So why did I find his book with Stewart Player so striking? After all, it’s now inevitably dated in respect of events. But that in a way makes its case, because it can be read in 2016 as a tellingly accurate prophecy of the future of the NHS in Britain as it has unfolded over the last half-decade. As indicated, the book argues in strong terms that nothing less than a ‘plot’ has been consciously mounted against the NHS from as early as 2000 by what can be described as nothing less than a new ‘medical industrial complex’. Leys and Player knew full well the seriousness of what they were claiming here since they quote at the beginning of their first chapter the Oxford English Dictionary definition of a plot, namely, ‘a secret plan, esp. to achieve an unlawful end; a conspiracy’. What, for them, rendered the health policy of successive British governments a plot, rather than the usual incremental muddle, was precisely its covert nature. As they write, ‘neither parliament nor the public have ever been told honestly what was intended’; instead, ‘misrepresentation, obfuscation and deception have been involved at every stage’.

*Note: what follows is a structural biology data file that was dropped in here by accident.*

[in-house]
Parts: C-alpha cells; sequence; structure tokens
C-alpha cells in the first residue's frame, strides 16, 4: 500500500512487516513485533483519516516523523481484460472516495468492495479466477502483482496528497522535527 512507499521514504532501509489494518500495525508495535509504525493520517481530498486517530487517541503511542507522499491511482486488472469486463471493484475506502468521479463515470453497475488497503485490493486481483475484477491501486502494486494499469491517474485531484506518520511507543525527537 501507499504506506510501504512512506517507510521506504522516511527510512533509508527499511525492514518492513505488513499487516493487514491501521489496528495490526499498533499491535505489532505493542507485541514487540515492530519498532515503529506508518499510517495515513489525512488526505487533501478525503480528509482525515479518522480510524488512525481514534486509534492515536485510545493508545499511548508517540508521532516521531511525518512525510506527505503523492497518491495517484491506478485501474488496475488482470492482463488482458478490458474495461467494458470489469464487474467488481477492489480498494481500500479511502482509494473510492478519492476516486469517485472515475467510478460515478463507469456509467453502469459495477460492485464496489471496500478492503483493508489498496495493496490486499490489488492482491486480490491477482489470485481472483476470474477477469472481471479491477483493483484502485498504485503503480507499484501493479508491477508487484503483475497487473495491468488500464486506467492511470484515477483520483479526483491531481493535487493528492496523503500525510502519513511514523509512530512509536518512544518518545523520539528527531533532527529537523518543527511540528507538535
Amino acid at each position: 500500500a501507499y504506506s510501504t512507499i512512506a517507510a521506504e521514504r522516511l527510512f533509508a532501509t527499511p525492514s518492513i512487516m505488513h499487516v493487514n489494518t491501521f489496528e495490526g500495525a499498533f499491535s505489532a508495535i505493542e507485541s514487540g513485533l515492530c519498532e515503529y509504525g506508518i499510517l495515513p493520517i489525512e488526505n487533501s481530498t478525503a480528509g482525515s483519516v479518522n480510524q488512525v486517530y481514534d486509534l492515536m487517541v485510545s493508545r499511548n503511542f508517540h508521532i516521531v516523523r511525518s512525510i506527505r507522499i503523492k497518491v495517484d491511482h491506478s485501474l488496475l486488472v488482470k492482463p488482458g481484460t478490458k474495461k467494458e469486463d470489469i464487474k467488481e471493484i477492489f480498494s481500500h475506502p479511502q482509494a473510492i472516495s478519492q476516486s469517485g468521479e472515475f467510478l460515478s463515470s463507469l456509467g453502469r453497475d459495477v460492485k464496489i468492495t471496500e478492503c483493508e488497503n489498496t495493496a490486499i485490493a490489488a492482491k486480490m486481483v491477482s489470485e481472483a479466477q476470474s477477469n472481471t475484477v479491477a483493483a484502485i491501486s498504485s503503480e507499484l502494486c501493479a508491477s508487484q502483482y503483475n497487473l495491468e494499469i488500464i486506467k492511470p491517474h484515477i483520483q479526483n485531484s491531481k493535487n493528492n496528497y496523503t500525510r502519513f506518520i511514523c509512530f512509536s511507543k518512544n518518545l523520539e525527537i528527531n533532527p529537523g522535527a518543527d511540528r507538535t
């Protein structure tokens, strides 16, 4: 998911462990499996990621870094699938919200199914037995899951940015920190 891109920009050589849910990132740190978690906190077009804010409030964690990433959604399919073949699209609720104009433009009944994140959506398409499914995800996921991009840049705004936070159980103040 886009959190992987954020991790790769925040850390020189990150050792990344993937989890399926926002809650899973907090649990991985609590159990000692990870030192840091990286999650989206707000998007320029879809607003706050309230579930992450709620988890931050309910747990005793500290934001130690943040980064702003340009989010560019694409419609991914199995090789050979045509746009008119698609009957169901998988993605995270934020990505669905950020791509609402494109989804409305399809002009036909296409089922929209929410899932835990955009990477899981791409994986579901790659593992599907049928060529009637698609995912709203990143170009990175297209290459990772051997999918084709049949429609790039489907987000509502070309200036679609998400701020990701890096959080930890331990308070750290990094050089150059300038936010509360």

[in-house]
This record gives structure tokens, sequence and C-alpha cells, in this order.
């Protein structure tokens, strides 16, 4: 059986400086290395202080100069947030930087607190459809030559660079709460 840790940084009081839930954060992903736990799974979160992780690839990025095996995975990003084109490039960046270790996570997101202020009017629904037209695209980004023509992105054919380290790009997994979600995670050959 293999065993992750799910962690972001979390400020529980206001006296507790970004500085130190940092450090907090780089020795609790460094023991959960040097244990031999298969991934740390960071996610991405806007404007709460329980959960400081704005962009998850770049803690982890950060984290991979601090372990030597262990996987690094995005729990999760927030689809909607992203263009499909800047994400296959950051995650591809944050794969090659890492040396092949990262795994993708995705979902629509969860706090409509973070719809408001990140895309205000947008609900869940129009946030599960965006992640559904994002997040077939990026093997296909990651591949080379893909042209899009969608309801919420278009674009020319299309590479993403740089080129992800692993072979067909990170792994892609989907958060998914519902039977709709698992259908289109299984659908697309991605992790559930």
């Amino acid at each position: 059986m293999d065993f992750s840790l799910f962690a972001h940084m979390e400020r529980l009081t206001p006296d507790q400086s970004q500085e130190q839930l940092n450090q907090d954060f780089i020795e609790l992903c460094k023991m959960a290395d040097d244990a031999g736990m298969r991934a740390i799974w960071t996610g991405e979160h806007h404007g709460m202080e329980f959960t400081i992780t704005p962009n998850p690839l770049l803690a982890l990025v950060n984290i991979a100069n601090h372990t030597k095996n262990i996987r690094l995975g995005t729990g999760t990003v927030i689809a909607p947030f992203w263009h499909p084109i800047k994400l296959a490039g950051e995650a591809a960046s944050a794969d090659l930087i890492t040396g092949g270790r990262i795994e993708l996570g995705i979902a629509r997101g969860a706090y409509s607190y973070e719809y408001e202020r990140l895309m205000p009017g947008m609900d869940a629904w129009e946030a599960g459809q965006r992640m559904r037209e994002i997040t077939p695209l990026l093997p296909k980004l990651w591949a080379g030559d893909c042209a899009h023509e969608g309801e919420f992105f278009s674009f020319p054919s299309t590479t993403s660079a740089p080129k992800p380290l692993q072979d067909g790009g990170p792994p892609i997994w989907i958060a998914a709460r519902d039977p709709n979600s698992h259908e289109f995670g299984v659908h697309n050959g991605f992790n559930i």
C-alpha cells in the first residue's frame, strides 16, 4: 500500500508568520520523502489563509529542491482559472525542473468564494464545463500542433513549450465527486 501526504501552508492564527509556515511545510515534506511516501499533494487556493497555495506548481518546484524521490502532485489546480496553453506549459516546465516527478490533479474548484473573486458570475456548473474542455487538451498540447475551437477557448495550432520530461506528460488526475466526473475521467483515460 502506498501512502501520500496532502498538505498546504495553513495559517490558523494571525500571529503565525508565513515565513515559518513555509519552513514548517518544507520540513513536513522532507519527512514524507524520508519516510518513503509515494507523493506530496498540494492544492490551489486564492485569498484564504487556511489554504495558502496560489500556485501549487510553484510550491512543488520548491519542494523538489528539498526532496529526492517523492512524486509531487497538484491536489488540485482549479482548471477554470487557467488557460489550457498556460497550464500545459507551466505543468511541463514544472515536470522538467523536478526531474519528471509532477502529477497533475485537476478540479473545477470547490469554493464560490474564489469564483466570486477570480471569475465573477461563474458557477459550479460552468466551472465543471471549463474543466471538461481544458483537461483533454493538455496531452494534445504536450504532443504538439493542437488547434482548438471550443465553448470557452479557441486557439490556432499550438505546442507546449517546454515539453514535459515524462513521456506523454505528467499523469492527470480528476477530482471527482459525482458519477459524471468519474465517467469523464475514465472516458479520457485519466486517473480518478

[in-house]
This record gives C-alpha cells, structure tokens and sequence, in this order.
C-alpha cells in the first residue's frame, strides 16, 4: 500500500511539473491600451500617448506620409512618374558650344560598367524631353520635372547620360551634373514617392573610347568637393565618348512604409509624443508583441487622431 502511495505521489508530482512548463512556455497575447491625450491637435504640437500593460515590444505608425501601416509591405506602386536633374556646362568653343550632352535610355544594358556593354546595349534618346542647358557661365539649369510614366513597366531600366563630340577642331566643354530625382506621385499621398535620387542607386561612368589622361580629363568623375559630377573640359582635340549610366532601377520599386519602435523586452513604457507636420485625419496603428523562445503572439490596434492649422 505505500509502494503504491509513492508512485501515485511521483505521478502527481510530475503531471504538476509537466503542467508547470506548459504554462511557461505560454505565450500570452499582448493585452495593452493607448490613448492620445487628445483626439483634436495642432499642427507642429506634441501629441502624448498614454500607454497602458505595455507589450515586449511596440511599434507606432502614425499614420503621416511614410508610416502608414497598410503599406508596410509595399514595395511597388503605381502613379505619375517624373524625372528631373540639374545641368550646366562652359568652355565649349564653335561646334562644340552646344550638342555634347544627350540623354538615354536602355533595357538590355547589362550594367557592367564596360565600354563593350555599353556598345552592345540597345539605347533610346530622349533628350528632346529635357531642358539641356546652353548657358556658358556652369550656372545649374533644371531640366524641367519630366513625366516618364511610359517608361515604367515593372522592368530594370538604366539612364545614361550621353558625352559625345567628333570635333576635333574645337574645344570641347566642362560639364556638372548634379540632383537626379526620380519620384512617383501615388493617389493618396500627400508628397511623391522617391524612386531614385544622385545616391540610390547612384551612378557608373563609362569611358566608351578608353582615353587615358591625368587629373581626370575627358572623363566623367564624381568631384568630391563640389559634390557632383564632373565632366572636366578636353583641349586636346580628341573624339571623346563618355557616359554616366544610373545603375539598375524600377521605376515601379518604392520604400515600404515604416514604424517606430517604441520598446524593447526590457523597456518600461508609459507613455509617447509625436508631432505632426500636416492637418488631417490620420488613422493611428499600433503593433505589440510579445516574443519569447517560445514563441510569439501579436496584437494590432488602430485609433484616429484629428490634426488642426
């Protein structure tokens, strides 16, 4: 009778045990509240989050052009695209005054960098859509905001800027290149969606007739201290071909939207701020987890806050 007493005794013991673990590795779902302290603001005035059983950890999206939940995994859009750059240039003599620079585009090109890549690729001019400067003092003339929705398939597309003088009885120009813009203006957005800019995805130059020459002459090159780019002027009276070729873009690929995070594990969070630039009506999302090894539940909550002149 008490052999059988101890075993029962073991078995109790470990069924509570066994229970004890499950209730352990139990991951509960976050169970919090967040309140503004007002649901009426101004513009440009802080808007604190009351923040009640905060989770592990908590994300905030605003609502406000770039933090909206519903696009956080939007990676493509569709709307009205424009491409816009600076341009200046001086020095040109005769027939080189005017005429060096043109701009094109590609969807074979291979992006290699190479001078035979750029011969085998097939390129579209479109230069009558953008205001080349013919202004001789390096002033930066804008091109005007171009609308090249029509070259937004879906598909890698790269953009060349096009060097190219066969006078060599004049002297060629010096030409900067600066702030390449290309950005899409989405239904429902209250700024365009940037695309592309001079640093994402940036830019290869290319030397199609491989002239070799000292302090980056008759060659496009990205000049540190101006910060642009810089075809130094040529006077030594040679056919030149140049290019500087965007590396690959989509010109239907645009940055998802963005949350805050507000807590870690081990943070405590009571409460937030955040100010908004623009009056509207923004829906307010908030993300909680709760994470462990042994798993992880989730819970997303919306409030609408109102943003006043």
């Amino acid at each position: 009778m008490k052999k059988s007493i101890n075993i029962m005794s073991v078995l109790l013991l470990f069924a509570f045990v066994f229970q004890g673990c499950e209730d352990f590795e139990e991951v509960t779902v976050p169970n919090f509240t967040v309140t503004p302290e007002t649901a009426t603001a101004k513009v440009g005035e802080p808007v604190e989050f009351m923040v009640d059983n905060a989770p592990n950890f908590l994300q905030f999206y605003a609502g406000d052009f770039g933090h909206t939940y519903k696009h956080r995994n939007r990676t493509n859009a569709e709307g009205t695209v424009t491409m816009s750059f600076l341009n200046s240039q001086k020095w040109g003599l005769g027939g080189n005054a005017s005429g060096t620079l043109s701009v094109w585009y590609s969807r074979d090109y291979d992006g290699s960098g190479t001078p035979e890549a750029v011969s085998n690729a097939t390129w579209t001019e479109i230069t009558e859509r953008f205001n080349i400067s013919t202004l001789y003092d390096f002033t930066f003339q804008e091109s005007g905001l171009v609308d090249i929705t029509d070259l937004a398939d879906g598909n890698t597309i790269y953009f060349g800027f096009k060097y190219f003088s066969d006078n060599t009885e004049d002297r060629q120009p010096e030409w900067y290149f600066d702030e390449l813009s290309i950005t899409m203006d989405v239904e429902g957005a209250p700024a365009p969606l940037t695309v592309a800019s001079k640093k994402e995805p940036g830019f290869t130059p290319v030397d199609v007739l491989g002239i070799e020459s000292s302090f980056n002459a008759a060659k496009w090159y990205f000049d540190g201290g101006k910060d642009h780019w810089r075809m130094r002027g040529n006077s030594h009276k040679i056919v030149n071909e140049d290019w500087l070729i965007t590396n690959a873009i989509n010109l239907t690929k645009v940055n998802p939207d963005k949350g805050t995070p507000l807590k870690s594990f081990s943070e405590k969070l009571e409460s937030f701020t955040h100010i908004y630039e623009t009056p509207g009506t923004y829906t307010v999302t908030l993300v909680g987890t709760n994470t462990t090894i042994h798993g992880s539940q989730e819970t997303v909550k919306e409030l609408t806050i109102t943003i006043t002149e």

The book carefully describes all of these stages – from the ‘concordat’ with the Independent Healthcare Association, representing Britain’s at that time fledgling private healthcare industry, negotiated by Tony Blair’s second Secretary of State for Health, Alan Milburn, in 2000 through to the launch by Andrew Lansley of the Coalition Government’s White Paper of July 2010 and, in so doing, notes huge continuities of policy between New Labour and Conservative/Liberal Democrat governments. It also draws a clever and important distinction between ‘marketizers’ and ‘privatizers’, the former defined as politicians and policy-makers who wanted the NHS to operate more like a market, to ‘gee it up’, while remaining publicly funded and managed, the latter as people who thought that only private companies competing in a full healthcare market would generate the efficiency that was needed. Yet, again and again, it was the ‘marketizers’, whether knowingly or unknowingly, who opened up political doors through which ‘privatizers’ then eagerly surged.